So with this increasing move towards tech what sort of changes are we seeing from businesses?

Probably the most visible for the majority of people will be in face-to-face retail environments.

Whilst the move online has been remarkable, bricks and mortar stores still have their place and retailers have certainly had their work cut out.

Many businesses that eschewed technology in the past and relied purely on cash-based transactions have now adopted point of sales systems as the focal point of their business, combining these with cashless payment solutions to improve their contactless sales.

The use of POS systems that link up with an online store also provides extra channels for retailers that are struggling to get footfall.

Whilst we are seeing a move towards tech on a micro-scale, this is also evident at a macro level with entire industries moving towards digitization of supply lines.

As would be expected, this has been more pronounced in industries that do not deal with physical products such as financial services, entertainment and healthcare and given the long lead times for changes within the manufacturing sector this is to be expected.

Tech adoption has revolutionised the back-office

Whilst most of the data available concerns the effect on sales and front office functions, there is good evidence that some of the most surprising and valuable change has come in support departments.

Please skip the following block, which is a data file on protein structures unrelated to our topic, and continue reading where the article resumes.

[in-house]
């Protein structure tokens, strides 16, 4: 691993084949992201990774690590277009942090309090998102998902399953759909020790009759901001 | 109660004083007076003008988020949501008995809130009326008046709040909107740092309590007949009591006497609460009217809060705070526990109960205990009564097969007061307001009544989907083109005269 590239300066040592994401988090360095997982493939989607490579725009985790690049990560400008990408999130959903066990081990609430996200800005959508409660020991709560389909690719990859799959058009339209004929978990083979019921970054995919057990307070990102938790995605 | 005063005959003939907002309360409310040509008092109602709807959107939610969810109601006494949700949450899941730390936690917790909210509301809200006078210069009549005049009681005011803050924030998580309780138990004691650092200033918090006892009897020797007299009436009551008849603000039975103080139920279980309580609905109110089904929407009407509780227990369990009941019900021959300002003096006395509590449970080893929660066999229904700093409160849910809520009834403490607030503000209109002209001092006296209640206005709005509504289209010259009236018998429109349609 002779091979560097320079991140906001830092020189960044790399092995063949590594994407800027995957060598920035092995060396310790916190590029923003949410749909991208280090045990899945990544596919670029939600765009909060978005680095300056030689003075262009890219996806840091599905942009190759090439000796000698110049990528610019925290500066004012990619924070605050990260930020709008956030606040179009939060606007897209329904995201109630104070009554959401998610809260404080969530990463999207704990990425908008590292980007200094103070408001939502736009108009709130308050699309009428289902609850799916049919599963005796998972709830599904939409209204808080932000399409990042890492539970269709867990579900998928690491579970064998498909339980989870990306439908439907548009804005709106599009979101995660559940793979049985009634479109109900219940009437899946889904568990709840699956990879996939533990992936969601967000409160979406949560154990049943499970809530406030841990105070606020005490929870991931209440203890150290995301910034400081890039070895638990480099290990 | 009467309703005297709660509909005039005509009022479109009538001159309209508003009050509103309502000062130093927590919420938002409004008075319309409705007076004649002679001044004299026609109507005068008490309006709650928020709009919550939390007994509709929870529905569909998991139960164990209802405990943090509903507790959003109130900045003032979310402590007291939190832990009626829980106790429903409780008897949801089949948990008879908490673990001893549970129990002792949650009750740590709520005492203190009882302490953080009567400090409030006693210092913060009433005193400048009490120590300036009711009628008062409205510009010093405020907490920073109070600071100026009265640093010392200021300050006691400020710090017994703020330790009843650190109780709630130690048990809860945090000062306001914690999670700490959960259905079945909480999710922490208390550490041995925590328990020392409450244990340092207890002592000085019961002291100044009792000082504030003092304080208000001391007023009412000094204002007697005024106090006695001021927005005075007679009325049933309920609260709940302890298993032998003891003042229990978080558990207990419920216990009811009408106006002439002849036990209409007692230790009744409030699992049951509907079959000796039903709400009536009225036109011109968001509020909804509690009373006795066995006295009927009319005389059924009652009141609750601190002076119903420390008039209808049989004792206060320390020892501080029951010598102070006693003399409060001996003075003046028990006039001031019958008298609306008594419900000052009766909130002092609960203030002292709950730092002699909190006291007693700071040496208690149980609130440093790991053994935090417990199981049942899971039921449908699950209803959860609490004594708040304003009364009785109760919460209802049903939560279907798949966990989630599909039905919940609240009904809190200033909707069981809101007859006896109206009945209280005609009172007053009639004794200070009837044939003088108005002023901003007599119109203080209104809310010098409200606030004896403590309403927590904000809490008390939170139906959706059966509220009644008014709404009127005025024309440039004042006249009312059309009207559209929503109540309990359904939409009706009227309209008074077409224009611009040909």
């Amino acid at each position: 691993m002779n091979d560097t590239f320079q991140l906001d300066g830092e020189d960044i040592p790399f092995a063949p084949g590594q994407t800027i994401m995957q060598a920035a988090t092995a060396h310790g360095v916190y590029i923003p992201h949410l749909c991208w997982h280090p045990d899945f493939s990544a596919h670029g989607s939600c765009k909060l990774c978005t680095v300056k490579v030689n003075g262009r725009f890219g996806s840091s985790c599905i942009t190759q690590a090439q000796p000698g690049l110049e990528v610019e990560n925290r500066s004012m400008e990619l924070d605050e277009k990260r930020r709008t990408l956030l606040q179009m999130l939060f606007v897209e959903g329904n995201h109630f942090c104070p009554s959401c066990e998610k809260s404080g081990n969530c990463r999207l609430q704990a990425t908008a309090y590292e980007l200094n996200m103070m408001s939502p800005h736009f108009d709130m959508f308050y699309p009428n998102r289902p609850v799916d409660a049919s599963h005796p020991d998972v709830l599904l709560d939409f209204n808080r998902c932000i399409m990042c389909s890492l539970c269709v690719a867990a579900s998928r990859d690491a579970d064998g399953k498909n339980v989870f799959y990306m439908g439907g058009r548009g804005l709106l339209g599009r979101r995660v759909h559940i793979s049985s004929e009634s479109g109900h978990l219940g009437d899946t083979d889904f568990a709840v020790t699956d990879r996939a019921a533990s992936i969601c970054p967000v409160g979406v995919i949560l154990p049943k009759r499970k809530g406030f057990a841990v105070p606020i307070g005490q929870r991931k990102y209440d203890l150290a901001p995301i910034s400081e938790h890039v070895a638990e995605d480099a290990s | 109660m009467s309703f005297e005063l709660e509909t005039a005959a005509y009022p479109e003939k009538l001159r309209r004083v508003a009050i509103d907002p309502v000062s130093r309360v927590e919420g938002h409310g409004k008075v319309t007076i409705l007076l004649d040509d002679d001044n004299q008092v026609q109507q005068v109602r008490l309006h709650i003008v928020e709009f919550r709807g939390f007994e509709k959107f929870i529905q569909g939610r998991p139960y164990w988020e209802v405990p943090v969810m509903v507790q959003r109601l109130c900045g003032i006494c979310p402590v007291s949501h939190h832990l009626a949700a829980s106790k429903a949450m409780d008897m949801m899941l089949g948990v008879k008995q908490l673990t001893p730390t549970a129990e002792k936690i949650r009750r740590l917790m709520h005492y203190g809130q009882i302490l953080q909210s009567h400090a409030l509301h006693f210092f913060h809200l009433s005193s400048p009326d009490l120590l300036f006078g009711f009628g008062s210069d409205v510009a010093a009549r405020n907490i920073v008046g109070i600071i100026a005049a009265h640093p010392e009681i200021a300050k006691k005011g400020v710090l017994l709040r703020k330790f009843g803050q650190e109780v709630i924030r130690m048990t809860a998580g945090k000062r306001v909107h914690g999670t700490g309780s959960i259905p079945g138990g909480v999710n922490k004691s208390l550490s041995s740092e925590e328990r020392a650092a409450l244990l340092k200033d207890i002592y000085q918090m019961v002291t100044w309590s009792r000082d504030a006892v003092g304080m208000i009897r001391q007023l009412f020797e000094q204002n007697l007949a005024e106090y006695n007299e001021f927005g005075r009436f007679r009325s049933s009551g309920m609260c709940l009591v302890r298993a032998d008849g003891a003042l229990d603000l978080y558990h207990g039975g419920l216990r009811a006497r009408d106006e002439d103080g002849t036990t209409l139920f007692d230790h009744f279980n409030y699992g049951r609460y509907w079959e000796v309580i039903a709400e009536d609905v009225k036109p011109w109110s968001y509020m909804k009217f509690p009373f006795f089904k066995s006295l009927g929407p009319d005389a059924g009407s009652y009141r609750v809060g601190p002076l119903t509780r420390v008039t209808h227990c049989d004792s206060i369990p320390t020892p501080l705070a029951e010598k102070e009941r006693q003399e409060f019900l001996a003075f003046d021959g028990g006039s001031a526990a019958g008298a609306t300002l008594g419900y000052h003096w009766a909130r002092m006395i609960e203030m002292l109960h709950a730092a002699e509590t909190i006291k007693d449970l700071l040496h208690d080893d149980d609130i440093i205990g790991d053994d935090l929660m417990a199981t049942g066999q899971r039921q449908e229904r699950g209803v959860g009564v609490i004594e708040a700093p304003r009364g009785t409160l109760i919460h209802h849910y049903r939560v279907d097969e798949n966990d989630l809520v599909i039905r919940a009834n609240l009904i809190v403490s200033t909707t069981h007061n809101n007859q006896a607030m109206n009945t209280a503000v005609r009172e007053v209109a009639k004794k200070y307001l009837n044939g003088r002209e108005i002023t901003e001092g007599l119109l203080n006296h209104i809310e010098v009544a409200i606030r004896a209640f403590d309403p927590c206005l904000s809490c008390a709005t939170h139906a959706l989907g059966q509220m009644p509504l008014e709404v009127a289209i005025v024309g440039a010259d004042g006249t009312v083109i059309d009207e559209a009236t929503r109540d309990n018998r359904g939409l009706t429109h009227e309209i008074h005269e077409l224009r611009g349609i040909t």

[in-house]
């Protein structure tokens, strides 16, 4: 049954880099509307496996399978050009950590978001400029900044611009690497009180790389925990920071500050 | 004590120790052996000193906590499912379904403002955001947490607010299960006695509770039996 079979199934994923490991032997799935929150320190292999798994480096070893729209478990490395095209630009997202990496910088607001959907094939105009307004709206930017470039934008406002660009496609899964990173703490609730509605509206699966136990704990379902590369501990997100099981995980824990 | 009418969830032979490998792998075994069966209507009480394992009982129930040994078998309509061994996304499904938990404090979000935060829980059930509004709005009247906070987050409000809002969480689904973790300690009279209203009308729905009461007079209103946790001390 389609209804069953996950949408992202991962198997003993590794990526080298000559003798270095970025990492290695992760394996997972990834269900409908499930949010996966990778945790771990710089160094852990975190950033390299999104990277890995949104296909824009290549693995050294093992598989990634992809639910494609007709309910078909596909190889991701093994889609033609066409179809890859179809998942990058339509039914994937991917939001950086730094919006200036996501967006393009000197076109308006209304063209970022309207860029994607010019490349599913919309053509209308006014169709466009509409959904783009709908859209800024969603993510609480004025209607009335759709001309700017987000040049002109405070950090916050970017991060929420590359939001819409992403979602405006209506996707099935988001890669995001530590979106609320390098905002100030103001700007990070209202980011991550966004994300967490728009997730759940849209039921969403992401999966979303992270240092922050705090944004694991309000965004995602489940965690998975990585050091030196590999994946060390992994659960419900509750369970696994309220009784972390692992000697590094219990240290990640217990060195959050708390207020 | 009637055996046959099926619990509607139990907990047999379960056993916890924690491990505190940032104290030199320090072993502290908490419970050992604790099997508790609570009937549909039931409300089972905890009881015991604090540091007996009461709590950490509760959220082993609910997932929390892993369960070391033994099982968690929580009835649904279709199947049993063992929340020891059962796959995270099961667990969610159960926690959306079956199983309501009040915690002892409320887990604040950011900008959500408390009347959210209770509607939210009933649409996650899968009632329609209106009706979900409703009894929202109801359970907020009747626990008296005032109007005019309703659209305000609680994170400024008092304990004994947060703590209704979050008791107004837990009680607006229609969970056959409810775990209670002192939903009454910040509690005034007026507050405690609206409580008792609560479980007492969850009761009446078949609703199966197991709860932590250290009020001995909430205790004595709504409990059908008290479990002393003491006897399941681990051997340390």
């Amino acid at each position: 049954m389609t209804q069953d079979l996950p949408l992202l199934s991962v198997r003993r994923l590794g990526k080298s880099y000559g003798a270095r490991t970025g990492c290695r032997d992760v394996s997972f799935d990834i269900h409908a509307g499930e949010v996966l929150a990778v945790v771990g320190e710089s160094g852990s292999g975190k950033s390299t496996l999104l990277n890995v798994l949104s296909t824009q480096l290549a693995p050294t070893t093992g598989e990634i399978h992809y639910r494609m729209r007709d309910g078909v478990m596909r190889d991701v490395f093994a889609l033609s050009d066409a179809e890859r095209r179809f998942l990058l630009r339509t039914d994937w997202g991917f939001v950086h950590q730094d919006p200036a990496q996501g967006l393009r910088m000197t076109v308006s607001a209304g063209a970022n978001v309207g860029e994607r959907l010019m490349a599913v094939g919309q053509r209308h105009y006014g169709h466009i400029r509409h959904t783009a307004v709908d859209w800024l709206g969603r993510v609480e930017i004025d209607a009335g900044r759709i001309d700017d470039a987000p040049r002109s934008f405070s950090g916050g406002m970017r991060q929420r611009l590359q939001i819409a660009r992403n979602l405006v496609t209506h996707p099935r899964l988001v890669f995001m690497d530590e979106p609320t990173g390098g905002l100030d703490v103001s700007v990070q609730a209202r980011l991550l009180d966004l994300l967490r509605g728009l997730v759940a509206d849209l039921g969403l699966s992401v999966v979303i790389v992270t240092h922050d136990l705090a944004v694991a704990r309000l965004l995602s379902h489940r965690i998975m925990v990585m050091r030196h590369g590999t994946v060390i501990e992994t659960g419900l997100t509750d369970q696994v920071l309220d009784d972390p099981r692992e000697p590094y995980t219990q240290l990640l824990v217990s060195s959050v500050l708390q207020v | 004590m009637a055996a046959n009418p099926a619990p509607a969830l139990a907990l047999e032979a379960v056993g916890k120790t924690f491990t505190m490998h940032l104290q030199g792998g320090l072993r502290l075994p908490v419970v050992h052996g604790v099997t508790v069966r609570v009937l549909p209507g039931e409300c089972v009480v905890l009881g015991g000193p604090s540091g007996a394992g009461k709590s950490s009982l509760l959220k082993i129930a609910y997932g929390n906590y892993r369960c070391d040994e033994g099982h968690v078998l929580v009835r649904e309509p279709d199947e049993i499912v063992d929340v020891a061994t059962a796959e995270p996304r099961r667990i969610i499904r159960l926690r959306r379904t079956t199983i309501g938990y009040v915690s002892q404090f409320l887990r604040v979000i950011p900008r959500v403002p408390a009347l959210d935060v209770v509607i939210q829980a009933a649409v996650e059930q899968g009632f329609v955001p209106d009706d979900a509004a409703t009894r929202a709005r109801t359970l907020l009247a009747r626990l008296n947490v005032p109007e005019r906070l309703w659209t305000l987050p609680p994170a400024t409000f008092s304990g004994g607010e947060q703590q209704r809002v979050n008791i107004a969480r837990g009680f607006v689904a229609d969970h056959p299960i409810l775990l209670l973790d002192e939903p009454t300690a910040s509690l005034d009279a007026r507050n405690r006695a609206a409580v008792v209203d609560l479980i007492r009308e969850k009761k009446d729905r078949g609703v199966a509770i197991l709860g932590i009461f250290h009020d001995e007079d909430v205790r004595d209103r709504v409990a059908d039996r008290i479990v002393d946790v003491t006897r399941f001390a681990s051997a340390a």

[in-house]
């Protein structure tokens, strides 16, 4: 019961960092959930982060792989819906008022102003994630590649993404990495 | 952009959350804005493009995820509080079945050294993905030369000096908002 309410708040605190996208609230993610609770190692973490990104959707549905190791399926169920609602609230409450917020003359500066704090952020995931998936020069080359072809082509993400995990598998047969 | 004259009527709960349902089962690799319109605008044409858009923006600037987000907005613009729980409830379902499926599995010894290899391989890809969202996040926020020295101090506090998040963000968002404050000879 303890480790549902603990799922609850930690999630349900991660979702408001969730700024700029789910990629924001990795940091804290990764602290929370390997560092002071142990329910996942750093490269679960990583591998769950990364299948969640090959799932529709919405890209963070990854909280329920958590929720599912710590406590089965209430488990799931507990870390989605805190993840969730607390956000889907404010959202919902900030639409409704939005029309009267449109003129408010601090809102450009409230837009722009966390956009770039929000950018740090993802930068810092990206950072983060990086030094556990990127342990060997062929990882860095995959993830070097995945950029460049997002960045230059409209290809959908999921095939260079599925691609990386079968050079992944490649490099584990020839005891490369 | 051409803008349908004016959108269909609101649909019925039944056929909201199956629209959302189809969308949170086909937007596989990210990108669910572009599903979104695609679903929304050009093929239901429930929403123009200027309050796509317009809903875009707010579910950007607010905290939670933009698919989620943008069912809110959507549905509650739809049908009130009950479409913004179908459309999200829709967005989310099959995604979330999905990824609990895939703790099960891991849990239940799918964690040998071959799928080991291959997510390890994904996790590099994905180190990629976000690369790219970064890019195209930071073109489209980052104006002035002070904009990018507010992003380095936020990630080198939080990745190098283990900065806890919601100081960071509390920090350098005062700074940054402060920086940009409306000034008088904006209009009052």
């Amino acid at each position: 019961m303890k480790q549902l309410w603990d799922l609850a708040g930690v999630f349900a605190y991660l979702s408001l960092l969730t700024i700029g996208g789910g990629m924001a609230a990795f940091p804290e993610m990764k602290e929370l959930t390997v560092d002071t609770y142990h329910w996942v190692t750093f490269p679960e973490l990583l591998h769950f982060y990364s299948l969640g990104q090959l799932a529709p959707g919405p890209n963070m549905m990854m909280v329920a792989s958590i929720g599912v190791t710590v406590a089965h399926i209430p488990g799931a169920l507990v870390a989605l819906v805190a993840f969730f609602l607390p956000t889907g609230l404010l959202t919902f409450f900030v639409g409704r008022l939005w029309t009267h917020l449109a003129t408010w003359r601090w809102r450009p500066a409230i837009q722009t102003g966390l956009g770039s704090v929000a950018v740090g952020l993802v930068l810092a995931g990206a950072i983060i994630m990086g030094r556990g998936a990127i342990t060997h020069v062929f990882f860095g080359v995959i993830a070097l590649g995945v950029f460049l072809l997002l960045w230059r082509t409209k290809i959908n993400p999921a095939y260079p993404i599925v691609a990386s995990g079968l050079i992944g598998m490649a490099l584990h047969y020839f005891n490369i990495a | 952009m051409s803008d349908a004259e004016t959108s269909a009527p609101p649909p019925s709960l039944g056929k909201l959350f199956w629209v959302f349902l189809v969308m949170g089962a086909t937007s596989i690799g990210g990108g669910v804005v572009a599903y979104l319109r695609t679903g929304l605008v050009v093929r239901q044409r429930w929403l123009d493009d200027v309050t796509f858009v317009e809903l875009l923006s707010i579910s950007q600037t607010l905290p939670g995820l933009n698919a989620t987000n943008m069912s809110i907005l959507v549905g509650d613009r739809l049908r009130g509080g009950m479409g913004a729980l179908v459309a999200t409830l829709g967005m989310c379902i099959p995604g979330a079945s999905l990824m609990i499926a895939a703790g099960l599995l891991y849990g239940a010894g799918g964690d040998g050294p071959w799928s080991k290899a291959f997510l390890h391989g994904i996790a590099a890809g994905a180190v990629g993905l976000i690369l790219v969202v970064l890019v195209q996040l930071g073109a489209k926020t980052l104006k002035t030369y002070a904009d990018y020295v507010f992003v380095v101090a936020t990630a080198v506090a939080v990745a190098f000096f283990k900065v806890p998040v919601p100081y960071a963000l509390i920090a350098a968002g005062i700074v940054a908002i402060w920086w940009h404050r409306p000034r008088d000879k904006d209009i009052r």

Executives are reporting quite astounding increases in the use of technology in business decision making, remote working, collaboration and migration to the cloud.

Communication is also something that has had a radical shakeup and there can't be many of us that hasn't become an overnight expert in Zoom, Skype or Microsft Teams!

Will there be a retail spring?

Many retailers have been pinning their hopes on a form of mini-boom once COVID restrictions are eased and the data from the UN Conference on Trade and Development (UNTCAD) shows some evidence of the potential with up to 33% of people saying that they have postponed larger purchases.

If there is to be a 'retail spring' then it is likely that the retailers who are able to get their supply lines up and running the quickest and have the sales channels that their customers prefer will do better.

Local travel

source:https://unctad.org/system/files/official-document/dtlstictinf2020d1_en.pdf